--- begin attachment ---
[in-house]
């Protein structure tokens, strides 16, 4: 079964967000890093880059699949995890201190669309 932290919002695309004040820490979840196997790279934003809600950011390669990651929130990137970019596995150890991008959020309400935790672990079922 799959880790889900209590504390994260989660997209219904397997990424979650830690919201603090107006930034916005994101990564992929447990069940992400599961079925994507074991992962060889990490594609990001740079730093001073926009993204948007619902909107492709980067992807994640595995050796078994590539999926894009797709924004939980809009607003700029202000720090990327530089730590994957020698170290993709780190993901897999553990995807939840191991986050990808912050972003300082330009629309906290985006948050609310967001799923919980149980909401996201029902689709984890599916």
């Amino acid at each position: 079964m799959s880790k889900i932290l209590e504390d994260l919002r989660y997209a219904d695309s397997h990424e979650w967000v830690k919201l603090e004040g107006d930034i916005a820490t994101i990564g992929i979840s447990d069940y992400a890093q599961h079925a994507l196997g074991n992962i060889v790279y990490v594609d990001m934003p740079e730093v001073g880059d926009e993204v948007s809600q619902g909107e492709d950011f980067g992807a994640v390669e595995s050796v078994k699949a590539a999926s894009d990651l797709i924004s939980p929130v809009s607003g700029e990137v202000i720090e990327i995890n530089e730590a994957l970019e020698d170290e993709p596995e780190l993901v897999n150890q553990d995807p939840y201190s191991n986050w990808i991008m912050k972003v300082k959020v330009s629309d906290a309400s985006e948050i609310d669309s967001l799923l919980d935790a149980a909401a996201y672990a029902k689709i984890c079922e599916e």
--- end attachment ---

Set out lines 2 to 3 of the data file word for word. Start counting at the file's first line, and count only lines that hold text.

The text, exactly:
């Protein structure tokens, strides 16, 4: 079964967000890093880059699949995890201190669309 932290919002695309004040820490979840196997790279934003809600950011390669990651929130990137970019596995150890991008959020309400935790672990079922 799959880790889900209590504390994260989660997209219904397997990424979650830690919201603090107006930034916005994101990564992929447990069940992400599961079925994507074991992962060889990490594609990001740079730093001073926009993204948007619902909107492709980067992807994640595995050796078994590539999926894009797709924004939980809009607003700029202000720090990327530089730590994957020698170290993709780190993901897999553990995807939840191991986050990808912050972003300082330009629309906290985006948050609310967001799923919980149980909401996201029902689709984890599916």
């Amino acid at each position: 079964m799959s880790k889900i932290l209590e504390d994260l919002r989660y997209a219904d695309s397997h990424e979650w967000v830690k919201l603090e004040g107006d930034i916005a820490t994101i990564g992929i979840s447990d069940y992400a890093q599961h079925a994507l196997g074991n992962i060889v790279y990490v594609d990001m934003p740079e730093v001073g880059d926009e993204v948007s809600q619902g909107e492709d950011f980067g992807a994640v390669e595995s050796v078994k699949a590539a999926s894009d990651l797709i924004s939980p929130v809009s607003g700029e990137v202000i720090e990327i995890n530089e730590a994957l970019e020698d170290e993709p596995e780190l993901v897999n150890q553990d995807p939840y201190s191991n986050w990808i991008m912050k972003v300082k959020v330009s629309d906290a309400s985006e948050i609310d669309s967001l799923l919980d935790a149980a909401a996201y672990a029902k689709i984890c079922e599916e």